A 20-Year Experience with 202 Segmental Mandibulectomy Defects: A Defect Classification System, Algorithm for Flap Selection, and Surgical Outcomes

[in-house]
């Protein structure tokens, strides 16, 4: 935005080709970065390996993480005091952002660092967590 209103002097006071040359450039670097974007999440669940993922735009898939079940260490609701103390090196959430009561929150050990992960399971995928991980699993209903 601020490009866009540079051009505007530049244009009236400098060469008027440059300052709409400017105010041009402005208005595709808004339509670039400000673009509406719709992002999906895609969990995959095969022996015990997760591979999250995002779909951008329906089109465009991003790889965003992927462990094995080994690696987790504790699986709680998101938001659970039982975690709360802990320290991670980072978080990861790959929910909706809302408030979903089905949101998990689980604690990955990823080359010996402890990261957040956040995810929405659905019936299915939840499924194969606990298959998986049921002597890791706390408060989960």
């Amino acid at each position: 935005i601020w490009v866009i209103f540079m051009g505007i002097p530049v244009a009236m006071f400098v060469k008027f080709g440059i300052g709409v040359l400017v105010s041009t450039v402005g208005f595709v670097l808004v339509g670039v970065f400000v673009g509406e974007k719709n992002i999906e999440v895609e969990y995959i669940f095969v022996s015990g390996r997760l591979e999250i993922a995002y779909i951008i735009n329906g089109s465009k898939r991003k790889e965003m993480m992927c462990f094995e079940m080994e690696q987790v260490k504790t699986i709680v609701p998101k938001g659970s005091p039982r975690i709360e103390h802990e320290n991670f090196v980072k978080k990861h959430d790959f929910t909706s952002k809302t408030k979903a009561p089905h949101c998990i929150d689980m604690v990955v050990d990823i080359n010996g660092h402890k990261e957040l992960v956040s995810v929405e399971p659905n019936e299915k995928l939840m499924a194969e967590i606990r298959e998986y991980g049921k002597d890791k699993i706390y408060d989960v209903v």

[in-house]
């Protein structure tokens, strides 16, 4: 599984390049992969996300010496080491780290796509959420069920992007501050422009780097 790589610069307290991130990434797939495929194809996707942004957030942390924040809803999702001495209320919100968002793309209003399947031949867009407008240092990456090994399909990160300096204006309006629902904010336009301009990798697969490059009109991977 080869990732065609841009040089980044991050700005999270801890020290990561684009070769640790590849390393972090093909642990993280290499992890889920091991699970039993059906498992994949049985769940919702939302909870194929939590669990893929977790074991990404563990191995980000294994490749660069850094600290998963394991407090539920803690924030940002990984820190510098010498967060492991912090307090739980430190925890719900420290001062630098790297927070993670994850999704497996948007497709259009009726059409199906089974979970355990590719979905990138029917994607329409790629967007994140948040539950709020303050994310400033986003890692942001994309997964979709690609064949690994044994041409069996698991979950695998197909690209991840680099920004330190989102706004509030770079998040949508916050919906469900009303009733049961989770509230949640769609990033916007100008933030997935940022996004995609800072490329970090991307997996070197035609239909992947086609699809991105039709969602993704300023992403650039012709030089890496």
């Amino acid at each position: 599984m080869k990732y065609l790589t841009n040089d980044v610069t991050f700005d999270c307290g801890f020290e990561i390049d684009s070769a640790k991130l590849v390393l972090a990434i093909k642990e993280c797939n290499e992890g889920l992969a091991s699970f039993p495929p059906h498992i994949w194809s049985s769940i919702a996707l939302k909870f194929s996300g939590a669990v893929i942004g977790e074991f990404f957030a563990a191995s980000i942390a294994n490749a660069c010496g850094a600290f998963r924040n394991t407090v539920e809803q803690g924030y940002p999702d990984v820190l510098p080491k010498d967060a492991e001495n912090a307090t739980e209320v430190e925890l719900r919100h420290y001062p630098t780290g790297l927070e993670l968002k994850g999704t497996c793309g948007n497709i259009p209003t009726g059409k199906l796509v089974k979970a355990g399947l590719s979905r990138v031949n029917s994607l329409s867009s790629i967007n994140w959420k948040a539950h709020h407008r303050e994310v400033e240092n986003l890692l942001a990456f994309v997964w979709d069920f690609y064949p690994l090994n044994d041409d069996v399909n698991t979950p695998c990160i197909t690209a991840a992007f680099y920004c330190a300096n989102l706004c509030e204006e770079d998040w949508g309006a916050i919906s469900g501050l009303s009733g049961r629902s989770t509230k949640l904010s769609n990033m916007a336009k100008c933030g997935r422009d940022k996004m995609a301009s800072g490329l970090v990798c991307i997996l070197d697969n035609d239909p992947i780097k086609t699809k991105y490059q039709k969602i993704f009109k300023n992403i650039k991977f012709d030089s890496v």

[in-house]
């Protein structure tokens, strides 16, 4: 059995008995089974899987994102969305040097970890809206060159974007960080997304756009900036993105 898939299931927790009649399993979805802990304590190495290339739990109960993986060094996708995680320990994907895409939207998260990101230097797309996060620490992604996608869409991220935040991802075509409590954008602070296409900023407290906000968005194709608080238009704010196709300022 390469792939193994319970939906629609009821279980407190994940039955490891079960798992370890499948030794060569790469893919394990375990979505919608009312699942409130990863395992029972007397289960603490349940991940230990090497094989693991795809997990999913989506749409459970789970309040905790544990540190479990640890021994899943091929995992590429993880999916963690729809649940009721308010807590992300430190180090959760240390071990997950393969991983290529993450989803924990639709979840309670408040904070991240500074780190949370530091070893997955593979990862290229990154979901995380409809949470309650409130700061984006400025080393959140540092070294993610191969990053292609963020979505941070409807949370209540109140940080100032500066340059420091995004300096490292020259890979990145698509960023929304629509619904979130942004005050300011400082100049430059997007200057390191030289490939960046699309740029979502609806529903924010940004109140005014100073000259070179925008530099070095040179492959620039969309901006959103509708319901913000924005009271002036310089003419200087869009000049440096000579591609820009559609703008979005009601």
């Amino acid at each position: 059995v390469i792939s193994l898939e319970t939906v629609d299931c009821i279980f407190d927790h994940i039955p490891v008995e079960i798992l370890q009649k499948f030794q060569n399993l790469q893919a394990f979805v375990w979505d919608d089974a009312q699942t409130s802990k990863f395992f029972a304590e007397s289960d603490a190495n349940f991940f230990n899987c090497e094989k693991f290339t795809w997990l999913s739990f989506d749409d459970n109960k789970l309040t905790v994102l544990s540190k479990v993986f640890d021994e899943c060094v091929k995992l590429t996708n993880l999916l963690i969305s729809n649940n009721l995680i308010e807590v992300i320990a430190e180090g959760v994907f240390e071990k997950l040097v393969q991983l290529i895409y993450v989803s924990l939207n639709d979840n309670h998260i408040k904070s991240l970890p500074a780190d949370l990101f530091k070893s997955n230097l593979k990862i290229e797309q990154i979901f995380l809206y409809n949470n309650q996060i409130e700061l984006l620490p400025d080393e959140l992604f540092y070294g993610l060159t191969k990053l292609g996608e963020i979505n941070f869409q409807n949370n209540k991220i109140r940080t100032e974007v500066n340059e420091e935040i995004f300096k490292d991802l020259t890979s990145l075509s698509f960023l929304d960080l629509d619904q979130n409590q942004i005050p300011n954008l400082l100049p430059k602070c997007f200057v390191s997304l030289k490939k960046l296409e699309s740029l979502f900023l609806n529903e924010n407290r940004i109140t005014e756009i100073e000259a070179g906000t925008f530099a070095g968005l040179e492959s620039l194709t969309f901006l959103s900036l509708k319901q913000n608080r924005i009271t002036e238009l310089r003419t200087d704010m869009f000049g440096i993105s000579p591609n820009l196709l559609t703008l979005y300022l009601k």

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Background:This study establishes a novel and broadly applicable defect classification system and flap selection algorithm for segmental mandibulectomy defects that emphasize the importance of the soft-tissue deficit, in addition to that of the bony defect.Methods:Between 1992 and 2011, 202 patients with mandibulectomy defects underwent immediate reconstruction performed by a single surgeon. Details of the bony and soft-tissue defects, recommendations for the most appropriate reconstruction for each clinical scenario, and surgical outcomes are presented.Results:A total of 211 flaps were performed in 202 patients. Forty-one (19 percent) were nonosseous only, and 170 (81 percent) were osseous-containing. The majority of osseous flaps were fibula osseous or osteocutaneous flaps (91 percent), and the majority of nonosseous flaps were vertical rectus abdominis myocutaneous flaps (68 percent). Flap selection was influenced by the number of soft-tissue zones resected; defects of one soft-tissue zone or less were predominantly reconstructed with an osseous flap, whereas defects that involved four or more zones underwent reconstruction with only a soft-tissue flap in 55 percent of cases.Conclusions:The algorithm for reconstruction of the mandibulectomy defect must include both nonosseous and osseous flaps based on defect size, location, and number of soft-tissue zones involved. As the extent of the soft-tissue defect increases, nonosseous flaps are preferred because of greater reliability of the skin island. The surgical outcomes associated with this algorithm are similar to or better than what is published in the literature. This series represents the largest reported single-surgeon experience with mandibulectomy defect reconstruction.

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